InCalder was commissioned to paint a BMW 3. Calder created over 2, pieces of jewelry over the course of his career, many of them as gifts for friends and relatives. Several pieces reflect Calder's fascination with art from Africa and other continents. They were mostly made of brass and steel, with bits of ceramic, wood and glass. Calder rarely used solder; when he needed to join strips of metal, he linked them with loops, bound them with snippets of wire or fashioned rivets.
Calder created his first pieces in at the age of eight for his sister's dolls using copper wire that he found in the street. For his lifelong friend Joan Miro, he set a shard of a broken porcelain vessel in a brass ring.
Peggy Guggenheim received enormous silver mobile earrings and later commissioned a hammered silver headboard that shimmered with dangling fish.
InGuggenheim wore one Calder earring and one by Yves Tanguy to the opening of her New York gallery, The Art of This Century, to demonstrate her equal loyalty to Surrealist and abstract art, examples of which she displayed in separate galleries. Others who were presented with Calder's pieces were the artist's close friend, Georgia O'Keeffe; Teeny Duchamp, wife of Marcel Duchamp; Jeanne Rucar, wife of the filmmaker Luis Bunuel; and Bella Rosenfeld, wife of Marc Chagall.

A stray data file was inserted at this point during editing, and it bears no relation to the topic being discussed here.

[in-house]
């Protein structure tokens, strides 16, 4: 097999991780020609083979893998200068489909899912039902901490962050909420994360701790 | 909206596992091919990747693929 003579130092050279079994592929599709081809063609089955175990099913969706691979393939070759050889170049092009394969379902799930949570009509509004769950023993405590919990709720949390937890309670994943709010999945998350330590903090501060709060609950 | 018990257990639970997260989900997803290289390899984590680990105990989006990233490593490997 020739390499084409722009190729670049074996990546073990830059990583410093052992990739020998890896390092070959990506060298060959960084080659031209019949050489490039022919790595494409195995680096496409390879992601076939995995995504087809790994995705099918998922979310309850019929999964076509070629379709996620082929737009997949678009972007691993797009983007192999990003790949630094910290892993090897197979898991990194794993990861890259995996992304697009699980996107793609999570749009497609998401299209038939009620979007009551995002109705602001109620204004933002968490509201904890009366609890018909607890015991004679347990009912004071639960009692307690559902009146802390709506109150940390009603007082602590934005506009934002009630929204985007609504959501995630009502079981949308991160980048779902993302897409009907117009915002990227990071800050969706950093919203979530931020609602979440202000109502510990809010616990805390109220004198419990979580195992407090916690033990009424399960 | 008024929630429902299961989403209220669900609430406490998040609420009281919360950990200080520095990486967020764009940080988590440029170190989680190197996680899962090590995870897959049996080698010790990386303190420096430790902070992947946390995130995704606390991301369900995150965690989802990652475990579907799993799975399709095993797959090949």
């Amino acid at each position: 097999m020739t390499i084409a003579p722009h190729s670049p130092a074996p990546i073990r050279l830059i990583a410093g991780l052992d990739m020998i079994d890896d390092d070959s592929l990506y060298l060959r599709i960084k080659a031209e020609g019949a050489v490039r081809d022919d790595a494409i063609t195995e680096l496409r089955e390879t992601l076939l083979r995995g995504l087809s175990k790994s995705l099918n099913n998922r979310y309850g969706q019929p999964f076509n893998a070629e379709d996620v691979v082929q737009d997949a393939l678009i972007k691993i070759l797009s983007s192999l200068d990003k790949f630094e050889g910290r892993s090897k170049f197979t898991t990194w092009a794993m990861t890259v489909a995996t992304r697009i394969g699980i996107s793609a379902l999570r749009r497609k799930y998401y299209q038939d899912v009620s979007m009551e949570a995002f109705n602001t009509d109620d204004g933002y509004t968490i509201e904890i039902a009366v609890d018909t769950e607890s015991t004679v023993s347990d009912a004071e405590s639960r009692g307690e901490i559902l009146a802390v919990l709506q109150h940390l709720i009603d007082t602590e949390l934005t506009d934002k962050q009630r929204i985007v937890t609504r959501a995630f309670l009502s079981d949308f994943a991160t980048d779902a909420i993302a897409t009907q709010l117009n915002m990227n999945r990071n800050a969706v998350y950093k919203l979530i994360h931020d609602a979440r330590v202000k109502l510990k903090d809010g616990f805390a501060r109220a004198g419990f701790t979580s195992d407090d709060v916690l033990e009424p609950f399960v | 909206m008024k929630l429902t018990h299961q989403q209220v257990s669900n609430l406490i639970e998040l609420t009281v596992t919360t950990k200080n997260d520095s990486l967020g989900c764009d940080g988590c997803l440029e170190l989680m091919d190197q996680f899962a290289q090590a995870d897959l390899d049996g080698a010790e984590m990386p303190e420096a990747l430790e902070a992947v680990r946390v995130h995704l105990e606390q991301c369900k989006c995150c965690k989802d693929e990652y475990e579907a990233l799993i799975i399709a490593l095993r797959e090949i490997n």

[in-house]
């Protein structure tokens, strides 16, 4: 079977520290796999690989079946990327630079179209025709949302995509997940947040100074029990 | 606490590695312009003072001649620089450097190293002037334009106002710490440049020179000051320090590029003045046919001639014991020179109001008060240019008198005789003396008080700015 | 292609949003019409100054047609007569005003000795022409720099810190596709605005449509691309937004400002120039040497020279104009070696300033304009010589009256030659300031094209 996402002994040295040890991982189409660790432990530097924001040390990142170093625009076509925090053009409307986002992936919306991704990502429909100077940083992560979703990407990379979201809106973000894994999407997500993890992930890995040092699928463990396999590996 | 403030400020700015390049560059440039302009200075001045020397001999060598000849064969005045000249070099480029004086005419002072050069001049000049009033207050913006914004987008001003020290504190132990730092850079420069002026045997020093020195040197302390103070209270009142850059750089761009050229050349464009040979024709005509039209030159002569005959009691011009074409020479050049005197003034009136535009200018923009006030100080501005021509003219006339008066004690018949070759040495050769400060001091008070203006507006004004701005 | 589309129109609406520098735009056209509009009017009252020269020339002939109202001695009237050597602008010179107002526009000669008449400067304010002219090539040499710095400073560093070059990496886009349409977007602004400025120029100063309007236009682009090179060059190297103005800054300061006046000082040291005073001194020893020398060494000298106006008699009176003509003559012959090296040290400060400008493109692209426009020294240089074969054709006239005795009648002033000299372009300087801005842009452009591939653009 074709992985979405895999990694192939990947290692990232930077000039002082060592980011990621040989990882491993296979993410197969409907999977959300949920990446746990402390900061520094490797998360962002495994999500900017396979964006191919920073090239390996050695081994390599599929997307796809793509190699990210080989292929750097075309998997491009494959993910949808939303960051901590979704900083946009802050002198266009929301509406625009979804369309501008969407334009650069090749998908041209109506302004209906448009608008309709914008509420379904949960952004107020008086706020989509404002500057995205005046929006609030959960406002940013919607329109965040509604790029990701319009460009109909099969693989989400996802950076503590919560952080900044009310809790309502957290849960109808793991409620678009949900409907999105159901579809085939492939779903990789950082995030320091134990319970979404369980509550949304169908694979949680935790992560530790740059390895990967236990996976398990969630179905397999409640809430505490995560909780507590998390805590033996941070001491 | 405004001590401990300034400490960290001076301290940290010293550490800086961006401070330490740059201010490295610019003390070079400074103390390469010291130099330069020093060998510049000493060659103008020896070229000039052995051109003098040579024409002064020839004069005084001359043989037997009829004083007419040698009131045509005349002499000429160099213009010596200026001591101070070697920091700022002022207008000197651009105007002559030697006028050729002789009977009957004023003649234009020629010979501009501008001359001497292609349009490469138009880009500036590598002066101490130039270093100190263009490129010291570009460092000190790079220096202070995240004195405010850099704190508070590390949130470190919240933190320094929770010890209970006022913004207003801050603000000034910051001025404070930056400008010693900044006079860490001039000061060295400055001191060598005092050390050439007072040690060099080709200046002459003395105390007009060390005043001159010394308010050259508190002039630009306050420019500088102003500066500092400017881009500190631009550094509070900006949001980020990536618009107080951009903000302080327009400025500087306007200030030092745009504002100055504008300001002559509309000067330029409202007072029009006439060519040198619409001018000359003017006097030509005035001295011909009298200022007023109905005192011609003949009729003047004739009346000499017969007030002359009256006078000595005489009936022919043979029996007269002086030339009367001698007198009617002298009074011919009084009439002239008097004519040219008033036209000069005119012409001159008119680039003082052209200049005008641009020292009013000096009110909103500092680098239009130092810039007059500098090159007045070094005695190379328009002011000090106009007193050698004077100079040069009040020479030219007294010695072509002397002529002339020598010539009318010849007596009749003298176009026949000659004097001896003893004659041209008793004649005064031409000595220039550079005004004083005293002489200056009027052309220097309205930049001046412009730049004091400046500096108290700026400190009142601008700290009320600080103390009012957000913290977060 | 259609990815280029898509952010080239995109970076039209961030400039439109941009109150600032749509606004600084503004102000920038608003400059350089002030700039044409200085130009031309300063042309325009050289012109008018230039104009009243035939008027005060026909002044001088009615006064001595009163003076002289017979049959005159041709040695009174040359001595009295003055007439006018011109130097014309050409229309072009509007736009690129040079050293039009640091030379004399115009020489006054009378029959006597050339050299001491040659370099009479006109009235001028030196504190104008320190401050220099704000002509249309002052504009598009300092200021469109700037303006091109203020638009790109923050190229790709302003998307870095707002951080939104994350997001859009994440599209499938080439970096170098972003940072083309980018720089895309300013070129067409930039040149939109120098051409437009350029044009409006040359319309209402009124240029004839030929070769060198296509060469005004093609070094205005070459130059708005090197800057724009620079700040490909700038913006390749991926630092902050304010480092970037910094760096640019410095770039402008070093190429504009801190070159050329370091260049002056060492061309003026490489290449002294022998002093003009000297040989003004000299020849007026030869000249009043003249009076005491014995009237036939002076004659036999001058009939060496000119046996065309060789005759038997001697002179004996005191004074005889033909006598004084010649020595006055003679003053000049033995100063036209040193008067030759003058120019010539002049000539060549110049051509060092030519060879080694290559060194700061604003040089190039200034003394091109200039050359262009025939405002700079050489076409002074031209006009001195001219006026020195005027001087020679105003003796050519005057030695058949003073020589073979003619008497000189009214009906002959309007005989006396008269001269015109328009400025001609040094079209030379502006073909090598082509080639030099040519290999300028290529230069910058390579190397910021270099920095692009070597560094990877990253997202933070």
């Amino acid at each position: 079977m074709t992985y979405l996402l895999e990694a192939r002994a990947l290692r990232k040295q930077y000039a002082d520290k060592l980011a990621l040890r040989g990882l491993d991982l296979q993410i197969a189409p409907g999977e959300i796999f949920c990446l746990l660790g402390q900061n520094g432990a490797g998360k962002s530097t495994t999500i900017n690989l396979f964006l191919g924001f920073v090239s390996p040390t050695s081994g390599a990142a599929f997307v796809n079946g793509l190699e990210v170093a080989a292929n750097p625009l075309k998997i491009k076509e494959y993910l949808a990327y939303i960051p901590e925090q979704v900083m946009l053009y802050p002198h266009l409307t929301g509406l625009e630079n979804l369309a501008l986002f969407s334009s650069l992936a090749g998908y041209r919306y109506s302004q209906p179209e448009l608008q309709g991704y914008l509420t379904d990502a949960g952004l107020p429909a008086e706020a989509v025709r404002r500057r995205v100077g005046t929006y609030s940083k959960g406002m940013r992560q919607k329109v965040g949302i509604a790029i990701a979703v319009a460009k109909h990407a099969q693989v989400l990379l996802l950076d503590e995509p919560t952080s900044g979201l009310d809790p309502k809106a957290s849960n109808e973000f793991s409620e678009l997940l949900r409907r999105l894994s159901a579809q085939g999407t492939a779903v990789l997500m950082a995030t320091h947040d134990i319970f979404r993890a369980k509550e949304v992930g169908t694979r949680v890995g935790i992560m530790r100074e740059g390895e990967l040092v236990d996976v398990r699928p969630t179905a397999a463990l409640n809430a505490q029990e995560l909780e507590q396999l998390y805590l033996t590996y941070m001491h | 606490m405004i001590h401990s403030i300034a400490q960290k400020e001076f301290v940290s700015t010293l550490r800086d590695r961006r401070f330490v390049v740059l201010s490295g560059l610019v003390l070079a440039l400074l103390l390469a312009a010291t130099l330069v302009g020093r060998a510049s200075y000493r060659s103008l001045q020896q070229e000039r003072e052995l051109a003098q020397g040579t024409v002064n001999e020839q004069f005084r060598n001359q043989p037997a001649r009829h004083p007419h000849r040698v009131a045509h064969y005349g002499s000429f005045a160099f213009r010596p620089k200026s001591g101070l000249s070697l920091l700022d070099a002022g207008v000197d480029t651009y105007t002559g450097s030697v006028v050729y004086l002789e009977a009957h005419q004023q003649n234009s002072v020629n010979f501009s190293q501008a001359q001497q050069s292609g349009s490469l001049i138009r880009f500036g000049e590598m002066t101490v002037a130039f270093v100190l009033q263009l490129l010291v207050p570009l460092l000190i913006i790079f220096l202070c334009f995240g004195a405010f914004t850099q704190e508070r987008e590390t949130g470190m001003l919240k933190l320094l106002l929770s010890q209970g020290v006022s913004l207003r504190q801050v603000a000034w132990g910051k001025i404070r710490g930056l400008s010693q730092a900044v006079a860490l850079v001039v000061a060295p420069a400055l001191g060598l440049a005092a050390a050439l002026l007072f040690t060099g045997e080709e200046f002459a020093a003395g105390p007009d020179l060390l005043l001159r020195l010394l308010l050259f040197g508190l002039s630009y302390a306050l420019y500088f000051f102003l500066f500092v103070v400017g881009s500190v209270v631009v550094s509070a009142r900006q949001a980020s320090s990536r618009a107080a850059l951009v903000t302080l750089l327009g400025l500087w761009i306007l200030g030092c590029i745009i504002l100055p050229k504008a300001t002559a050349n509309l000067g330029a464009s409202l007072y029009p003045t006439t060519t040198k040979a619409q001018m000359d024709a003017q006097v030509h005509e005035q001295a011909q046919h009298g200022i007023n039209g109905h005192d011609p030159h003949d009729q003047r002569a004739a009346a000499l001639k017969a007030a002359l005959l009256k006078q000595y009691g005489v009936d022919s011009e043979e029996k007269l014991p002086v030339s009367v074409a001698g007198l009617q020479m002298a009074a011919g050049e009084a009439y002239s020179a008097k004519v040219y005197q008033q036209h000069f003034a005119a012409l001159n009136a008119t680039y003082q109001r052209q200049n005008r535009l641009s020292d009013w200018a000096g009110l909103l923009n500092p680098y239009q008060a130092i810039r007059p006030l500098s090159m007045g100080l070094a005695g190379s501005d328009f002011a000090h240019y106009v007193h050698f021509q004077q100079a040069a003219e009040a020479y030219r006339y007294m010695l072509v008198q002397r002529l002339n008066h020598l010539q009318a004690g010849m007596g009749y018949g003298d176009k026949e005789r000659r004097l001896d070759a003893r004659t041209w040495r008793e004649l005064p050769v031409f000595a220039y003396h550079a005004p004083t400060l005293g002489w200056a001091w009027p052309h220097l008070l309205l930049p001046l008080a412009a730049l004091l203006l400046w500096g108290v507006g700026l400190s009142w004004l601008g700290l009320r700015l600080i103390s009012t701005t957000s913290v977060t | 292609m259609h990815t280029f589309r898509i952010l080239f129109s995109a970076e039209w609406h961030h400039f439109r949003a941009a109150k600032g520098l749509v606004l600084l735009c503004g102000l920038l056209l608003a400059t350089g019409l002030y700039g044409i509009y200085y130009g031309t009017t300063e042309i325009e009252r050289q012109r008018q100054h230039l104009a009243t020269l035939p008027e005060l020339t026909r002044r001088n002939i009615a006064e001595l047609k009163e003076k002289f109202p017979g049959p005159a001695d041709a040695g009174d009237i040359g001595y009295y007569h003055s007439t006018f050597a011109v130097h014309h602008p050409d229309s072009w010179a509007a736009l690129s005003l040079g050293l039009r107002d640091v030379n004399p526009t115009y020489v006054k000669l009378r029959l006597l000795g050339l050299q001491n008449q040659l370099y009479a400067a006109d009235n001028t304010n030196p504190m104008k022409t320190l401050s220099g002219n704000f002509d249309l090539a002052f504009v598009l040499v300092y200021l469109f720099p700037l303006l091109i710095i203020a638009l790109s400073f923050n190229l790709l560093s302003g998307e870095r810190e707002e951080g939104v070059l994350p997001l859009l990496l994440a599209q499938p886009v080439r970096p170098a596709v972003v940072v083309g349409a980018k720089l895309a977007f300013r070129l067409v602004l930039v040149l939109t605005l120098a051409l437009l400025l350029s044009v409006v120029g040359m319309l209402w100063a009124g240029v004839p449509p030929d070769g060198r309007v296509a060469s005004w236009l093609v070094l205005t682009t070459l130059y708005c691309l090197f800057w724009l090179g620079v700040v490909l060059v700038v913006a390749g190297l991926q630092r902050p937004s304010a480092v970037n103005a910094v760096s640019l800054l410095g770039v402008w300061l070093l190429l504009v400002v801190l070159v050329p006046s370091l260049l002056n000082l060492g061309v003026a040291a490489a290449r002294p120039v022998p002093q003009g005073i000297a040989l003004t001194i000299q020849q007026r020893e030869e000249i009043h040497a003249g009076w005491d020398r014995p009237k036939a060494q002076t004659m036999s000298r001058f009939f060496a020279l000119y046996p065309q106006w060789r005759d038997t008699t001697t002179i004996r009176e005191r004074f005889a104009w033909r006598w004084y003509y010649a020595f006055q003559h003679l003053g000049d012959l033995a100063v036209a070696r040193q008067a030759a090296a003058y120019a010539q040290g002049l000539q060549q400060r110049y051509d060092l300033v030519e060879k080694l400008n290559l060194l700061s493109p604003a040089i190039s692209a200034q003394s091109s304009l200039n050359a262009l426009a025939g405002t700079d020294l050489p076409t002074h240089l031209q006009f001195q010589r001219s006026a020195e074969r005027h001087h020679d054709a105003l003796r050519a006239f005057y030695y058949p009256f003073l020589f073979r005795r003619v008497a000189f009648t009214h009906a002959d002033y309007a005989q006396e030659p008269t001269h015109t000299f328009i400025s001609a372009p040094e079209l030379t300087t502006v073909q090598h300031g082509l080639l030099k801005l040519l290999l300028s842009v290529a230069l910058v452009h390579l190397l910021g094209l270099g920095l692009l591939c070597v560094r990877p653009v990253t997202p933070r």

Inhis first solo show in a US commercial gallery was at the Weyhe Gallery in New York City. Inhe exhibited with the Abstraction-Creation group in Paris. Inhe had his first solo museum exhibition in the United States at The Renaissance Society at the University of Chicago.
In New York, he was championed from the early s by the Museum of Modern Art, and was one of three Americans to be included in Alfred H. Barr Jr. Calder's first retrospective was held in at George Walter Vincent Smith Gallery in Springfield, Massachusetts.
Inthe Museum of Modern Art hosted a well-received Calder retrospective, curated by James Johnson Sweeney and Marcel Duchamp; the show had to be extended due to the sheer number of visitors. Calder was one of sculptors who exhibited in the 3rd Sculpture International held at the Philadelphia Museum of Art in the summer of His mobile, International Mobile was the centerpiece of the exhibition. Calder also participated in documentas IIIIII A retrospective of his work opened at the Solomon R.